More than merely linked web services, SOA has the potential to enable IT and the business to talk and collaborate using a common language.
Service oriented architecture is about much more than integration using web services technologies - it has the potential to enable IT and the business to start to talk and collaborate using a common language.
There are four steps involved in getting to this common language: using SOA to increase software flexibility, increasing software reuse, increasing the comprehensibility of IT to the business, and increasing the visibility of the value of IT.
The first two steps are the most talked-about aspects of SOA, and they are closely related. The first is basically about using SOA simply as a way to carve up existing applications, and develop new systems in a modular fashion, so that changes are potentially localised and the impact minimised. The second is about organising a portfolio of services so that as many of them as possible can be shared across multiple systems.
However, contrary to what might seem to be the case based on suppliers' marketing material, implementing an SOA initiative will not automatically yield improved software flexibility and reuse - there are important principles and practices which need to be applied and which have nothing to do with technology per se.
A big part of the value of service orientation is the ability of services to represent what a business does. If you do not understand the nature and structure of the business processes that are going to make use of software services once they are published, those services do not stand a chance of fitting the needs of the business.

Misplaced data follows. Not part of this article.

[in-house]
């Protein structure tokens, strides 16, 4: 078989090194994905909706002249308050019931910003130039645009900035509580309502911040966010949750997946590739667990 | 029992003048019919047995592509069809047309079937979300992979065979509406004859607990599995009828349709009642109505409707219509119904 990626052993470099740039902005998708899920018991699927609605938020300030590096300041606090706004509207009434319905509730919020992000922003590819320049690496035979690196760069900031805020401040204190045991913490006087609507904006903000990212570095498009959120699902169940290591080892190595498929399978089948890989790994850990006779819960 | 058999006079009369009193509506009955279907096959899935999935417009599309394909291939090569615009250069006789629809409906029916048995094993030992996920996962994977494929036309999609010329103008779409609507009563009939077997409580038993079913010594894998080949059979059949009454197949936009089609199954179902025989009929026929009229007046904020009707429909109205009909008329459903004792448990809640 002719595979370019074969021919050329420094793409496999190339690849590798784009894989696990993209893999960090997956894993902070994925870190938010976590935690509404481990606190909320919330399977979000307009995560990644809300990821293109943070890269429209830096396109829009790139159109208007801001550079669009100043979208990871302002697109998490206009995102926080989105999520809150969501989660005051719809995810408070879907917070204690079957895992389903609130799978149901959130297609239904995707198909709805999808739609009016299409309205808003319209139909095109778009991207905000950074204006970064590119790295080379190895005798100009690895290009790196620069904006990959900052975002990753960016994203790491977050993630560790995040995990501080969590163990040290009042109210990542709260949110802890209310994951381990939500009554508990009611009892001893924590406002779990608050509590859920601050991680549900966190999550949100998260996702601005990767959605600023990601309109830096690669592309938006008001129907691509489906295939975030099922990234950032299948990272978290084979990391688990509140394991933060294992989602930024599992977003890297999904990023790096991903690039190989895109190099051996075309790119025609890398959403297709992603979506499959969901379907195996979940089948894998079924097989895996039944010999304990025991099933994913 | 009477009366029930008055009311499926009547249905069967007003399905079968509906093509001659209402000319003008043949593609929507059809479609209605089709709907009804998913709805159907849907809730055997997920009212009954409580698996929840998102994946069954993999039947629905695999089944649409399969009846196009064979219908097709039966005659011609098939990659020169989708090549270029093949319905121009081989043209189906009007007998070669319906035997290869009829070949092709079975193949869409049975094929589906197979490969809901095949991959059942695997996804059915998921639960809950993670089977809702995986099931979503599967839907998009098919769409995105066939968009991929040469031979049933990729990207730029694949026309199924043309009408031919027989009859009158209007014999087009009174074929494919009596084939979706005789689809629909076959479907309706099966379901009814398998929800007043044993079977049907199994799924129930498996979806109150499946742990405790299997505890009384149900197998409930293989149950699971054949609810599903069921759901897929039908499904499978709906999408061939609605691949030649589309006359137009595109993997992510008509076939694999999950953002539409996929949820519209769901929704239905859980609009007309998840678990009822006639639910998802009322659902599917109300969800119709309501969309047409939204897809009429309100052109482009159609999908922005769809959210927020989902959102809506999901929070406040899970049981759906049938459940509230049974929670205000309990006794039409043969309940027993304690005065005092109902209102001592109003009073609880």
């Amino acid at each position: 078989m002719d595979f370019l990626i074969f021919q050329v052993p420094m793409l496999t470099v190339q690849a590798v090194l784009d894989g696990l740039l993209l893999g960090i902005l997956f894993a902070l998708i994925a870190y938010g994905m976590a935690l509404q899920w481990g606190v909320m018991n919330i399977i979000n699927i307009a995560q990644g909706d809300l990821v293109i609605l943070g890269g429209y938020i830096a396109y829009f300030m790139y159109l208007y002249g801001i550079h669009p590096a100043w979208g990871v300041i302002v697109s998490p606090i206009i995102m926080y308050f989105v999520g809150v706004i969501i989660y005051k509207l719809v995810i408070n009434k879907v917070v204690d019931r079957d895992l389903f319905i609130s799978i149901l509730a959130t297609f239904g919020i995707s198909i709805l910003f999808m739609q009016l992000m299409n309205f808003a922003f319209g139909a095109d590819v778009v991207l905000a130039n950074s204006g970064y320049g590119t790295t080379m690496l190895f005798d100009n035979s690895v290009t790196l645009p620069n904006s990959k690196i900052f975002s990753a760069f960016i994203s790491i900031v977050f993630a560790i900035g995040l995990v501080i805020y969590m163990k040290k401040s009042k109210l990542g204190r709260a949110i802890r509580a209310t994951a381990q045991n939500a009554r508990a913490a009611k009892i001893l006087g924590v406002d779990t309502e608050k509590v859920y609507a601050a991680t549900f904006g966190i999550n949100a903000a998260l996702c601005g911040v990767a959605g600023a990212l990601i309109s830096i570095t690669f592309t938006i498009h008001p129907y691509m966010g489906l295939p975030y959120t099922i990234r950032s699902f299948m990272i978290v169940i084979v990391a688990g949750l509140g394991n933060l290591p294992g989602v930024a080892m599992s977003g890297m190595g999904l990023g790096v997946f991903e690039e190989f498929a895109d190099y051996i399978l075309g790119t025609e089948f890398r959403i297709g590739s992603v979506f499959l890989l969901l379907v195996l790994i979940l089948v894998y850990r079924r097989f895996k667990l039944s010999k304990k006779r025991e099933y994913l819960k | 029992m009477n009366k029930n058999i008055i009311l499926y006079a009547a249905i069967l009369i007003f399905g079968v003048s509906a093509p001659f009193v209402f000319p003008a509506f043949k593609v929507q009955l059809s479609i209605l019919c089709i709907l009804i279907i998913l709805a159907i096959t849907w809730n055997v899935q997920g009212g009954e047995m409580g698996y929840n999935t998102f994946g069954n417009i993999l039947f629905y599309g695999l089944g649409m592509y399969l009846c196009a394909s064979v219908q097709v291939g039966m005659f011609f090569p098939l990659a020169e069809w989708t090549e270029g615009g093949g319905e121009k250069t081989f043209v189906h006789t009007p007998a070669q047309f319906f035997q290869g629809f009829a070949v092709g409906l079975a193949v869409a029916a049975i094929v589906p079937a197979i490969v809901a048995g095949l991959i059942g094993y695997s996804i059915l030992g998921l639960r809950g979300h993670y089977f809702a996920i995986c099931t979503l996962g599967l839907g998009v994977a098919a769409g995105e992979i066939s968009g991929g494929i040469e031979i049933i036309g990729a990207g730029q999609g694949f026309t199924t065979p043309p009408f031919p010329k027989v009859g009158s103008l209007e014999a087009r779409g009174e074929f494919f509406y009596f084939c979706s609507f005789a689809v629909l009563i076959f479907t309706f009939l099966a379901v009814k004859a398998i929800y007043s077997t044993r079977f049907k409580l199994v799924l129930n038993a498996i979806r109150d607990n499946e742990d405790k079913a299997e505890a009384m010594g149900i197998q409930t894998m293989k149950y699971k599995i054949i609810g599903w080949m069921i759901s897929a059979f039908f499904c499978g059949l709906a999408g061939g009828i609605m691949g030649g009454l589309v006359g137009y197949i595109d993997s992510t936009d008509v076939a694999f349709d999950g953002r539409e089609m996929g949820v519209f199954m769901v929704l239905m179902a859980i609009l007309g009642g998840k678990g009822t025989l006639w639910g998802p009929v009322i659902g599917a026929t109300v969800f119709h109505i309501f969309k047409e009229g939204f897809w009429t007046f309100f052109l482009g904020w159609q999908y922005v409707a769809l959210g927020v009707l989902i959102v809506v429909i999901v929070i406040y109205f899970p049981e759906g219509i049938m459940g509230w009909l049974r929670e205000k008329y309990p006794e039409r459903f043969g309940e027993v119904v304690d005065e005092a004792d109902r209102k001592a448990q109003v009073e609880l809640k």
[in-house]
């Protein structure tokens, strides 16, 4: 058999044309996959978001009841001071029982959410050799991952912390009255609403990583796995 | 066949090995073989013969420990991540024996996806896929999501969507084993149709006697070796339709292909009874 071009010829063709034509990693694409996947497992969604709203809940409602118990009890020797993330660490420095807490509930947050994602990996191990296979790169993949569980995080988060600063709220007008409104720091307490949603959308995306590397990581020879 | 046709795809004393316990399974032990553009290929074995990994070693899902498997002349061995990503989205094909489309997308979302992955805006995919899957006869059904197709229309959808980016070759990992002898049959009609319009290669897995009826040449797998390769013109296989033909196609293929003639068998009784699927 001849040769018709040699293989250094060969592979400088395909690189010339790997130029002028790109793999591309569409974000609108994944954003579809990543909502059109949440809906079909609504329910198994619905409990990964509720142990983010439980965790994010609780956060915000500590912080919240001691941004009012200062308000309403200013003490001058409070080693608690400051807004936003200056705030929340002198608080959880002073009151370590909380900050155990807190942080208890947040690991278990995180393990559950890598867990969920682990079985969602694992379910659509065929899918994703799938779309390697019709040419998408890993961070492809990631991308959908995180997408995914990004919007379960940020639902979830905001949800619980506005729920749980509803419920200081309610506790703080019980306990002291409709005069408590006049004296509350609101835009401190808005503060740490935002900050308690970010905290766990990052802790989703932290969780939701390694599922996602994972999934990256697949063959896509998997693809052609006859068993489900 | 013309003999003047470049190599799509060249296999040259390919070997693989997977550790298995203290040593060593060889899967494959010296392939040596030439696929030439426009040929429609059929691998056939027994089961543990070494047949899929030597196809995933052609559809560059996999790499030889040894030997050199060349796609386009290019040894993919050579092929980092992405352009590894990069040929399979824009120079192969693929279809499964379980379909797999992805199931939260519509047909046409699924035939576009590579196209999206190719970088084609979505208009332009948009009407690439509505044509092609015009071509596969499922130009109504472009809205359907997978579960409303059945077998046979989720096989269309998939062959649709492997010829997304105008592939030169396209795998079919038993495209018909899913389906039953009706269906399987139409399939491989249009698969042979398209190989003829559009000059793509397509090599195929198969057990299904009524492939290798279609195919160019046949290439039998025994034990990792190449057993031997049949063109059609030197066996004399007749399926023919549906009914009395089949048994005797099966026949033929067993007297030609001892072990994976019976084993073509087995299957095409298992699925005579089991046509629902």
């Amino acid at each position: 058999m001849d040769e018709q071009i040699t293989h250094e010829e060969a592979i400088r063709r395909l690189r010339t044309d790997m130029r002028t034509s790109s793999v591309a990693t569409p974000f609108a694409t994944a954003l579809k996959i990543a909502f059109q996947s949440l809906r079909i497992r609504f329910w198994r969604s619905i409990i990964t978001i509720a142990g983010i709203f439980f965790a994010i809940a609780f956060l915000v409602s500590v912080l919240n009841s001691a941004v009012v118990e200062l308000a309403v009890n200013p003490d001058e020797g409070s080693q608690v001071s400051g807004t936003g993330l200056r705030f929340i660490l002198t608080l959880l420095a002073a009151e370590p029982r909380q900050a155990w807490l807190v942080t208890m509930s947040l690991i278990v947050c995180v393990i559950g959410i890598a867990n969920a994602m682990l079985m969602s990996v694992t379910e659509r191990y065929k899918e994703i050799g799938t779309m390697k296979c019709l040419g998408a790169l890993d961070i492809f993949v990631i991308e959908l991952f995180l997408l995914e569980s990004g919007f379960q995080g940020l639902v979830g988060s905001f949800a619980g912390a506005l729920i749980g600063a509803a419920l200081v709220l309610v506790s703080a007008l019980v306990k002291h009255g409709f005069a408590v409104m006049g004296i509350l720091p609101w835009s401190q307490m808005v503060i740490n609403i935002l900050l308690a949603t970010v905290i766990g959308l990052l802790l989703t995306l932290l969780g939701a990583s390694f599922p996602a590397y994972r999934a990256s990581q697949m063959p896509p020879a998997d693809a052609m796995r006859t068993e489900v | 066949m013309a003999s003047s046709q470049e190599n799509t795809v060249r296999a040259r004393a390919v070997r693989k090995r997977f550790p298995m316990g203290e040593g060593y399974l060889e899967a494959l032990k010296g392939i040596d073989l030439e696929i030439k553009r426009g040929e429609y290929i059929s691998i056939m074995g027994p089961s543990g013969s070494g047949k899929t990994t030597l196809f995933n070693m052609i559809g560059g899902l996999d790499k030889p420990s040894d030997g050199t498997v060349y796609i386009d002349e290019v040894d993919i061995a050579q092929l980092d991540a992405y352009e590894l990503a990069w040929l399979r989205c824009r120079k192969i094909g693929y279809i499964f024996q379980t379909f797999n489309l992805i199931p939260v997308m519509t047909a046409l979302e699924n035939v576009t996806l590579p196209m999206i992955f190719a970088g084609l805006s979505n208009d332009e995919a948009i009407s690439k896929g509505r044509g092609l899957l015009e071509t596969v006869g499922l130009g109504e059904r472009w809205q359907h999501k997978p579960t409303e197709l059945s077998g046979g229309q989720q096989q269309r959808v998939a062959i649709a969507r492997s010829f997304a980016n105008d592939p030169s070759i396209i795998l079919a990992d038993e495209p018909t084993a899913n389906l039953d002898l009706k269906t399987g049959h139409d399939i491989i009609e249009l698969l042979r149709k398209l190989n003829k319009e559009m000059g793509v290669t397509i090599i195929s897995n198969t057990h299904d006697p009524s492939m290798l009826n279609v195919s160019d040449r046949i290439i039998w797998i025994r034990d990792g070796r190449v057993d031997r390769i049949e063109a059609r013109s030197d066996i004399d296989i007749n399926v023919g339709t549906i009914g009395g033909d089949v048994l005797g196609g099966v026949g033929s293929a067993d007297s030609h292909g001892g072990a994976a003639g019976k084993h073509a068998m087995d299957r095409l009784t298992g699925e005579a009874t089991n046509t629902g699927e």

The nature of SOA is such that individual services can, and should, be applicable to more than one system and more than one business process. This is a big part of the reuse promise of SOA. But it means that looking at service requirements purely within the context of a short-term system or business process requirement will miss wider opport- unities to generate value from your investments.
To ensure that broader and longer-term requirements are taken into account when services are being designed, full-time skilled architects who are available to all integration and development projects in your SOA initiative should be engaged.
The architects must be more than glorified software designers: they must have the responsibility of balancing short and long-term business requirements in the context of your IT delivery capabilities, which means they must sit squarely between IT and the business, talking to and understanding the needs of both.
And along with that responsibility, they must have the authority to influence the way that services are implemented and deployed. In other words, an architecture team that is seen purely as a "team of clever people we can ask questions of" is not going to be nearly enough.
Given the potential of SOA to make IT as a whole more service oriented, it might be tempting to attempt to recast the whole of your IT organisation's application portfolio as networks of collaborating, loosely coupled services. But this way lies madness.